Private participation in Indonesia's water sector still lacks legal certainty

I blogged two weeks ago about the launch of the Pekanbaru Water Supply PPP project pre-qualification process. The launch of the transaction process took a lot of Indonesian infrastructure watchers by surprise as, according to most interpretations of the current legal framework, private participation in the water sector is currently illegal.

Back in February, Indonesia's constitutional court struck down as law 7/2004 on Water Resources as unconstitutional, effectively returning regulation of the water sector to law 11/1974 on Irrigation, which does not permit private participation in the sector. I'm no lawyer, but people who should know have told me that, effectively, this means any proposed water PPP project is on hold until the law is replaced.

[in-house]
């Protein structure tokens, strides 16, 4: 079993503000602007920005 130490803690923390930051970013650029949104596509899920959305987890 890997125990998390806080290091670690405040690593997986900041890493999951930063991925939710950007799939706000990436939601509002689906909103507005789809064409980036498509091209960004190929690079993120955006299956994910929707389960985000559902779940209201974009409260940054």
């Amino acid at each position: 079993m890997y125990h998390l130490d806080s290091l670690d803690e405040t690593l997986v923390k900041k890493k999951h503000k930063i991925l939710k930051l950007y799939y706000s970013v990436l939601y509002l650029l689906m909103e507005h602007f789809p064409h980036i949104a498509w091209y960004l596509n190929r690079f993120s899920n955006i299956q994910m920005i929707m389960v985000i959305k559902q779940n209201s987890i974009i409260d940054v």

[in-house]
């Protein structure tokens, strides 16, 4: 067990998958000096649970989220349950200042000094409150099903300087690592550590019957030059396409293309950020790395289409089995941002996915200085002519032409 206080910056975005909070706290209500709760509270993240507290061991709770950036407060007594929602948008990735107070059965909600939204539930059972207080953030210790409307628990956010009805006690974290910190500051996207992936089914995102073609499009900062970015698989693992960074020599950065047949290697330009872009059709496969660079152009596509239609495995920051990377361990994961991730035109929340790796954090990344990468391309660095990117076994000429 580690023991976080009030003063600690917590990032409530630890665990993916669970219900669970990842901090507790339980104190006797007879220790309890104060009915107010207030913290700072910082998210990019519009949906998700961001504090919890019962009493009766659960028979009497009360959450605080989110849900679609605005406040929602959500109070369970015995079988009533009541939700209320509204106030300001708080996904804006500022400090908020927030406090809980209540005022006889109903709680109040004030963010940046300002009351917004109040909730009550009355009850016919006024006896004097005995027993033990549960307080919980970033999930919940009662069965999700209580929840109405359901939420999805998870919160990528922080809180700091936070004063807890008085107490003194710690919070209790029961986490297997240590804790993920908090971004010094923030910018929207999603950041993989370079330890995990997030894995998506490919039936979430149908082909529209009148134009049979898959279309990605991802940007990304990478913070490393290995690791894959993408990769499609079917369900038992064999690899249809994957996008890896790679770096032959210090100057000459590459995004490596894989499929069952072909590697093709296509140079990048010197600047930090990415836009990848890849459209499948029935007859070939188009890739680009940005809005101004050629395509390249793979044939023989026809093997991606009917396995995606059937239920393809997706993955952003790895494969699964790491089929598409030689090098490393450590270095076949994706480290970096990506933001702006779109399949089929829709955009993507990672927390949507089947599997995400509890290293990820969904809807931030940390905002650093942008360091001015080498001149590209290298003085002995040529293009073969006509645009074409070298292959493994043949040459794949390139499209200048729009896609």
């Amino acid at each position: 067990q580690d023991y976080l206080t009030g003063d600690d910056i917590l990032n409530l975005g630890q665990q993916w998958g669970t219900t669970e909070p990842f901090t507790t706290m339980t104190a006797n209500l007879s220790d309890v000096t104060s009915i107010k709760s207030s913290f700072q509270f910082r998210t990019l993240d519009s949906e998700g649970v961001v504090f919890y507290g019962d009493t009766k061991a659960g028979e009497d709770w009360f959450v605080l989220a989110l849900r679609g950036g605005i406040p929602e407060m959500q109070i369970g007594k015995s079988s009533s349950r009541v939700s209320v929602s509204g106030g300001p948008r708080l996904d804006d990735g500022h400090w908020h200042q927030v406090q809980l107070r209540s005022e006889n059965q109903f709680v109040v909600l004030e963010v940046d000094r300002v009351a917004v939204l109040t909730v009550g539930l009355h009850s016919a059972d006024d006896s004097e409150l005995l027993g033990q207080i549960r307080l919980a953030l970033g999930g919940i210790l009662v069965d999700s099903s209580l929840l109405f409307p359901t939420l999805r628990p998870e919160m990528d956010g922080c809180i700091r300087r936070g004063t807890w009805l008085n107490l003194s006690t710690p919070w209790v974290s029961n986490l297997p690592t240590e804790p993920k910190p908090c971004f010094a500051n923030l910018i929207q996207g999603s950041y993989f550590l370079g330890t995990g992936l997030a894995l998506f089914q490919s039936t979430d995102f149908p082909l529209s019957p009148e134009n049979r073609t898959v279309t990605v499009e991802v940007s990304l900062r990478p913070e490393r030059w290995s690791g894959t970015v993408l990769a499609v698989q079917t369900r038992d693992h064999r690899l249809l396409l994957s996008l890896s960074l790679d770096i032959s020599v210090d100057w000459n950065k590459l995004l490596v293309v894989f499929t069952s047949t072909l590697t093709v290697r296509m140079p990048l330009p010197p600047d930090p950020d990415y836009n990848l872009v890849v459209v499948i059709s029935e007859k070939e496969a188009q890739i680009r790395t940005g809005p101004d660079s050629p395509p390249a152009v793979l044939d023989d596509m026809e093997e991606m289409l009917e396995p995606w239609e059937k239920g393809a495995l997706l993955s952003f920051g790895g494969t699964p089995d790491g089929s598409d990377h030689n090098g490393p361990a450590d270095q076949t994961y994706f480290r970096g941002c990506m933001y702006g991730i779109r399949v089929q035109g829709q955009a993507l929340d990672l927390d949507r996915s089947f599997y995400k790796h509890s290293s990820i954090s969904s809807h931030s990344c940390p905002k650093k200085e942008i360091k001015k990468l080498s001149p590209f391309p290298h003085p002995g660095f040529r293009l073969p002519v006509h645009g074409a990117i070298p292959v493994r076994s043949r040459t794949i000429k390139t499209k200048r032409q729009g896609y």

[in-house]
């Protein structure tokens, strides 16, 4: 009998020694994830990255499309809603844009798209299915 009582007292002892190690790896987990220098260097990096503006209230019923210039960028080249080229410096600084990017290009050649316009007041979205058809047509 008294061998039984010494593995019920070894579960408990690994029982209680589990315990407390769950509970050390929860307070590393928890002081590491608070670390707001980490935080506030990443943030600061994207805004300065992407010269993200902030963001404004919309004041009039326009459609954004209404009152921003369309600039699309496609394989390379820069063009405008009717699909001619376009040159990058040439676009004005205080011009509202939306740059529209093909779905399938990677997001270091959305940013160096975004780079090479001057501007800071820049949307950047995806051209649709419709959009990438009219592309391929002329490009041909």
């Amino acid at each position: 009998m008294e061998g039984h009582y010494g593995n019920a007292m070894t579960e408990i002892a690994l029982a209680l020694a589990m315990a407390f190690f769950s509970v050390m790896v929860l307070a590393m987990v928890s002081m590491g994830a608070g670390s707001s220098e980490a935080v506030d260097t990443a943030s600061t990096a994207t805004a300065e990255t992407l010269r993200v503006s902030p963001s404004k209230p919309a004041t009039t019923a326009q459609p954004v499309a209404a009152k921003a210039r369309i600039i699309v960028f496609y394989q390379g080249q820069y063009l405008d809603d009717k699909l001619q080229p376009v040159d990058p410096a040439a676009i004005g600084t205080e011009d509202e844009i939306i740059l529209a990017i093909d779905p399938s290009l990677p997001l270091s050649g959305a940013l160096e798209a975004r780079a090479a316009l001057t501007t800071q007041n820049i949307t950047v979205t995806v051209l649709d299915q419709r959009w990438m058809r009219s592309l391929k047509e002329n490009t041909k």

The lack of legal certainty has been used as an excuse for the lack of progress on the procurement of the long delayed Umbulan and Lampung water projects, both of which began procurement many years ago.

There have been recent media reports that the signing of the draft governmental regulation on water resources (an interim measure while the new law is prepared) is imminent. I haven't seen a draft, but  private operators voiced their concerns with the draft that was put to them back in June. 

I hope the launch of a new PPP project in the water sector is a sign that the new governmental regulation is indeed imminent, and that it is drafted in a way that allows private sector operators to participate and improve water service to Indonesia's citizens.